FitzGerald managed to keep his position after the York dynasty in England was toppled and Henry VII became king, but Fitzgerald blatantly disobeyed King Henry on several occasions; he supported the pretender to the throne of England and the Lordship of Ireland, Lambert Simnel. However, Henry needed Fitzgerald to rule in Ireland, and at the same time could not control him. Simnel's attempt to seize the throne ended in disaster at the Battle of Stoke and many of his supporters, including Kildare's brother Thomas, were killed. Henry, now secure on his throne, could afford to be merciful and pardoned both Simnel and Kildare. Kildare was shrewd enough not to commit himself to the cause of the later pretender Perkin Warbeck, despite Henry's caustic comment that the Irish nobility would crown an ape to secure power for themselves.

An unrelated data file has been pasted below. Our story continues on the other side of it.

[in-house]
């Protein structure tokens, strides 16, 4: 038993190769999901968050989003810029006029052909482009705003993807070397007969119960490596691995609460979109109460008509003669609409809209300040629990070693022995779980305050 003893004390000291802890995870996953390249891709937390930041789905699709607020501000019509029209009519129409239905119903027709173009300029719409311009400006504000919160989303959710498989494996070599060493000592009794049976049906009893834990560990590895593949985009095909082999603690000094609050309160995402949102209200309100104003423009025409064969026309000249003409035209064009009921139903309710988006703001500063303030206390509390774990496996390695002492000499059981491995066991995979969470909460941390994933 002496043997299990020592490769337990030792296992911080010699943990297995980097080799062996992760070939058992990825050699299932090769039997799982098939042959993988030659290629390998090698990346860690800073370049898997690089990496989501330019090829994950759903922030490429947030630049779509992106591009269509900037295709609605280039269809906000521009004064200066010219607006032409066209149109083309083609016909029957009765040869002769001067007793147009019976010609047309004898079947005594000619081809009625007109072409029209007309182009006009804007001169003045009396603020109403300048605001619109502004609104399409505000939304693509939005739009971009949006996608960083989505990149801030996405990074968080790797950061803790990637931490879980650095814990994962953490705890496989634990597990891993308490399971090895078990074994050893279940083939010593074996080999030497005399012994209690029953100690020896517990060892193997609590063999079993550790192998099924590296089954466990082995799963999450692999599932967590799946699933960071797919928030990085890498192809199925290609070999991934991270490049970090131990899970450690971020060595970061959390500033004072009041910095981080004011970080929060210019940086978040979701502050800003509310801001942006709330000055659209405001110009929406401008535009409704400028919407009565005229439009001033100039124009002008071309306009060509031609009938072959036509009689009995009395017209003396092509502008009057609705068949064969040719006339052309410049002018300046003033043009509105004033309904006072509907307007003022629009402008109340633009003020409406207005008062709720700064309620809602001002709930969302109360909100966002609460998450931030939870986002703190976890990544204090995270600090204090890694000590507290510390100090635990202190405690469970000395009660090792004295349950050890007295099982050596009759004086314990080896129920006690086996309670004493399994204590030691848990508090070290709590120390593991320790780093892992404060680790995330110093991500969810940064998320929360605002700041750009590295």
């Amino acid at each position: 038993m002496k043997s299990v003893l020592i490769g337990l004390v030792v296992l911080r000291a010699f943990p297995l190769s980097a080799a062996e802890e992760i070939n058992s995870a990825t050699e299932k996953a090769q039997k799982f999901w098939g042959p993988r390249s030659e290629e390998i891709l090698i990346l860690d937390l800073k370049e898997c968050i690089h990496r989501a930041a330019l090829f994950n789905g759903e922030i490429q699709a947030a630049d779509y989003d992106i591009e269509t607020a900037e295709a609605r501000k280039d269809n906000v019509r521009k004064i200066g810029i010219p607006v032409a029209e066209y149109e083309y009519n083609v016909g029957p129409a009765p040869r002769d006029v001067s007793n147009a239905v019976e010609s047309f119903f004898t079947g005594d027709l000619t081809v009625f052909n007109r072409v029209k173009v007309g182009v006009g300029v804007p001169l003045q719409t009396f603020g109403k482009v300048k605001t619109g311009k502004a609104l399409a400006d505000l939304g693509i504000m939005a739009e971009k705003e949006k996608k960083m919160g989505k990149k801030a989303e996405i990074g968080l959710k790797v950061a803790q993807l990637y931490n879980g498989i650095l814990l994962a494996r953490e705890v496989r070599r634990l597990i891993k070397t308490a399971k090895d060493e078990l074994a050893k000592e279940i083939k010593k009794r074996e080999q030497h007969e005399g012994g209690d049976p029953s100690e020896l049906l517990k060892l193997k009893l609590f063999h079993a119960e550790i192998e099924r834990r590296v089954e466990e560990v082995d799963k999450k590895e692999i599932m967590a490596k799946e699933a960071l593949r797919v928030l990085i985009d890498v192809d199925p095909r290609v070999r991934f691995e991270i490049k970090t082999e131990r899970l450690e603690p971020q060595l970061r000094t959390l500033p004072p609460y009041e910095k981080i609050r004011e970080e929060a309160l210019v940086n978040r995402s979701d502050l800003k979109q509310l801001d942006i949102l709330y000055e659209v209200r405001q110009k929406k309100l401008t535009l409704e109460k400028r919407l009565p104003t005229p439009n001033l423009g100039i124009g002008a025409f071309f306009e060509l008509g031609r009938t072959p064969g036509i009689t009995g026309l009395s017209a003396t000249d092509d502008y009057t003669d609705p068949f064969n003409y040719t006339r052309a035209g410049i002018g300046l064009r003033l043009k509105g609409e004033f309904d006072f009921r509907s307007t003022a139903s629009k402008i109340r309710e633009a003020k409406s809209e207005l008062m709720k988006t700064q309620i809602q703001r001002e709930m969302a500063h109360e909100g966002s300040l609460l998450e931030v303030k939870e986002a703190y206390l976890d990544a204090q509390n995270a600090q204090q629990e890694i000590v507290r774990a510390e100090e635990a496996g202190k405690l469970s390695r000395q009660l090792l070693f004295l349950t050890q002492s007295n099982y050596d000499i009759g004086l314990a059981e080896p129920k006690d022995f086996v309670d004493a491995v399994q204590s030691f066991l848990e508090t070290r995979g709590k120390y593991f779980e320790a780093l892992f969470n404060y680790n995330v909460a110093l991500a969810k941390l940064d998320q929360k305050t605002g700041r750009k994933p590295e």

He presided over a period of near independence from English rule between 1477 and 1494. This independence ended when his enemies in Ireland seized power and had him sent to London as a traitor. He suffered a double blow: he was imprisoned in the Tower of London, and his wife Alison died soon after. He was tried in 1496, and used the trial to convince Henry VII that the ruling factions in Ireland were "false knaves." Henry immediately appointed him as Lord Deputy of Ireland, saying "All Ireland cannot govern this Earl; then let this Earl govern all Ireland"; and allowed him to marry as his second wife Elizabeth St. John, a distant cousin of the King. Gearóid returned to Ireland in triumph.